California Appellate Court Reverses Dismissal of Injury Lawsuit Because Plaintiff’s Failure to Cooperate with Discovery Was Not Shown to be Willful

In a recent opinion by a California Court of Appeal, the issue was whether the lower court properly dismissed a plaintiff’s claims when the plaintiff did not fully cooperate with discovery requests in litigation proceedings.  The court stated that terminating sanctions and dismissal are appropriate in certain circumstances, but dismissal is a last resort.  In the case at hand, the court also considered the fact that dismissal left the defendant in a better position than he would have been in had the plaintiff responded to the discovery in a manner favorable to the defendant.

Plaintiff James Patton brought a lawsuit against Donald Martins, based on an incident that took place on April 16, 2011 when Mr. Patton was working as a security guard for a gated community.  Mr. Patton alleged that Mr. Martins, an electrical contractor, arrived at the community in his work truck and drove the wrong way through the gate. After Mr. Patton instructed Mr. Martins to turn around and reenter, an argument ensued, and Mr. Martins opened the driver’s side door to his truck violently, knocking Mr. Patton to the ground.  Mr. Patton suffered injuries, and witnesses said that Mr. Martins then drove away in his truck, running over Mr. Patton’s left leg as he did so.

Mr. Martins was arrested, and Mr. Patton filed a complaint alleging he suffered injuries, including psychiatric injuries, as a result of being pushed to the ground and run over by Mr. Martins’ truck.  Mr. Martins’ counsel made a demand for two separate psychiatric independent medical examinations (IMEs). Mr. Patton did not appear for either scheduled exam.  Then, Mr. Patton’s counsel moved to withdraw.

Mr. Martins moved for terminating sanctions, and Mr. Patton did not file any opposition but later stated in a proposed opposition that he did not receive notice of the IMEs until after their date had passed. The trial court granted the motion for terminating sanctions, stating that Mr. Patton had been fully aware of the need to file opposition or obtain new counsel, but he did neither.

Mr. Patton then filed a motion for reconsideration, arguing his failure to appear for the IMEs and failure to file an earlier opposition were based on inadvertent negligence related to his mental disability.  Mr. Patton then filed a notice of appeal on the ground that since he was never ordered to appear for an IME, the lower court lacked the power to dismiss his claims against Mr. Martins.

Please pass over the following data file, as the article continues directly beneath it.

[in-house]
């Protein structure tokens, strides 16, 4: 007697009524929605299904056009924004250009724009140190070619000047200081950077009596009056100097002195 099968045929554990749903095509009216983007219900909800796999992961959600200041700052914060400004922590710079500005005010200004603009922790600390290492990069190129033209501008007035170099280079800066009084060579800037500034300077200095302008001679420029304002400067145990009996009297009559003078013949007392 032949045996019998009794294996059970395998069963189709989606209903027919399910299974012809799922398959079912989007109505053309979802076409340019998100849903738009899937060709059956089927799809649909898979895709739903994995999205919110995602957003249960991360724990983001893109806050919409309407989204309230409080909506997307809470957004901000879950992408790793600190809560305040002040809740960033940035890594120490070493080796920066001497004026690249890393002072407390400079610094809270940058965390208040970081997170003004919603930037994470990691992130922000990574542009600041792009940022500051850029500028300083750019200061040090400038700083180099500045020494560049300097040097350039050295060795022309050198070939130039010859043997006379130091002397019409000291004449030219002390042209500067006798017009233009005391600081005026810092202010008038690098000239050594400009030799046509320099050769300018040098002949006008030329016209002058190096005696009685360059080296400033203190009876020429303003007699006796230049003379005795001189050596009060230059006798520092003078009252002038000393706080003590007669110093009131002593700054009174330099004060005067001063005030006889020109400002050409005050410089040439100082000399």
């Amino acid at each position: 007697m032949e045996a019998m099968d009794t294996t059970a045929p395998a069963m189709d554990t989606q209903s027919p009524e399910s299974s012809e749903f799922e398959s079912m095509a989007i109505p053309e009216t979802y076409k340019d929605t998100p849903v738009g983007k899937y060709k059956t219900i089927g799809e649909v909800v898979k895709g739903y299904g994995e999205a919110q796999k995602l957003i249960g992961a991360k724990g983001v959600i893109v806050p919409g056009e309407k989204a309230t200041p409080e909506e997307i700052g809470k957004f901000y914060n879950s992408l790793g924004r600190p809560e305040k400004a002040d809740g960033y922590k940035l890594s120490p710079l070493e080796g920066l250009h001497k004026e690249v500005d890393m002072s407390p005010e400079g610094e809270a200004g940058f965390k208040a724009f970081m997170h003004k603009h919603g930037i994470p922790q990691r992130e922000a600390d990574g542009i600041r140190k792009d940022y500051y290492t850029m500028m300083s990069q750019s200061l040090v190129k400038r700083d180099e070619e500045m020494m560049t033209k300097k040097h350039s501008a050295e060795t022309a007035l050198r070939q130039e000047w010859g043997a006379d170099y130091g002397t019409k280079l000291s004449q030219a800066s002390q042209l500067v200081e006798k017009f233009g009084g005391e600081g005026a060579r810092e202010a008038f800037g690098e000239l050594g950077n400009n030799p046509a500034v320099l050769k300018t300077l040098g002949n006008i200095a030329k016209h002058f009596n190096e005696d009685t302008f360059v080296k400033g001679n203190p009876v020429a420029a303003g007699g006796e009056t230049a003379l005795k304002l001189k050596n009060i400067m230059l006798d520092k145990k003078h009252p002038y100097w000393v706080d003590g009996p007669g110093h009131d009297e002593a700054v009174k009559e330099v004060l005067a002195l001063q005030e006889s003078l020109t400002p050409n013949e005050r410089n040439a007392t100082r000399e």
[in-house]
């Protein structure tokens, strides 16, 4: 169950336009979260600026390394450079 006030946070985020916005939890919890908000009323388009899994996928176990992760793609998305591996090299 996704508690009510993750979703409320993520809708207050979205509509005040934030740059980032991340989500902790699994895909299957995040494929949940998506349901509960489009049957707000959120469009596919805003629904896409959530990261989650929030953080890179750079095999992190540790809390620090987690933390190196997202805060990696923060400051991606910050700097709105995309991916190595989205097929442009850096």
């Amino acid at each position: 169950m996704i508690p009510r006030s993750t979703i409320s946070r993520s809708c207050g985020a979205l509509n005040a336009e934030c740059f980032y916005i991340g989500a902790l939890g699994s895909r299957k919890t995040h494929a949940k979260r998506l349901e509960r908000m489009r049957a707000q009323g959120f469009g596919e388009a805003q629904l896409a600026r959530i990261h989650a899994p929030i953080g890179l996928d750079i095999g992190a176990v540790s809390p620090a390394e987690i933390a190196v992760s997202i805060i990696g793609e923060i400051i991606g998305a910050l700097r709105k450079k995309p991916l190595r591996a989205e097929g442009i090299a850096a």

The appellate court rejected Mr. Patton’s argument and stated that the trial court had the authority to terminate the case.  Between the period of time when Mr. Patton failed to appear for the IMEs and the eventual hearing on the motion four months later, Mr. Patton absented himself from his responsibilities as a litigant. He did not communicate with his first counsel and then did not obtain new counsel when his first counsel withdrew.  The court stated that because of the concern that Mr. Patton deliberately ignored his responsibilities as a litigant, the trial court’s frustration and terminating sanctions were understandable.

Nevertheless, the appellate court stated that dismissal here was an abuse of discretion.  A dismissal should only be imposed as a last resort, when other sanctions have been considered and found ineffective. The sanction should not operate to put the prevailing party in a better position than he would have been in had he received the discovery sought and had it been favorable to his cause.

Aside from dismissal, sanctioning the willful disobedience of discovery obligations can include imposing attorney fees and expenses, issuing an order that facts be taken as established, striking pleadings, or staying the proceedings. Here, the ultimate dismissal sanction was not warranted because while there was an inference of willfulness, the issue had not been fully and directly litigated.  Mr. Patton’s psychiatric injuries were only a portion of his lawsuit against Mr. Martins, and they did not determine Mr. Martins’ liability to Mr. Patton or the extent of Mr. Patton’s alleged injuries.

The appellate court reversed the order dismissing Mr. Patton’s complaint.

At Sharifi Firm, our Southern California car accident attorneys provide personalized, efficient representation to injured individuals pursuing claims for compensation. We offer a no-obligation, free consultation and can be reached by calling 1-866-422-7222.

More Blog Posts:

California Court of Appeal Holds Government Not Liable for Injuries Suffered by Escaping Psychiatric Patient, Southern California Injury Lawyer Blog, May 12, 2016

California Appellate Court Affirms Finding of No Liability for Assault Against Man Outside Ozzy Osbourne Concert, Southern California Injury Lawyer Blog, April 21 2016

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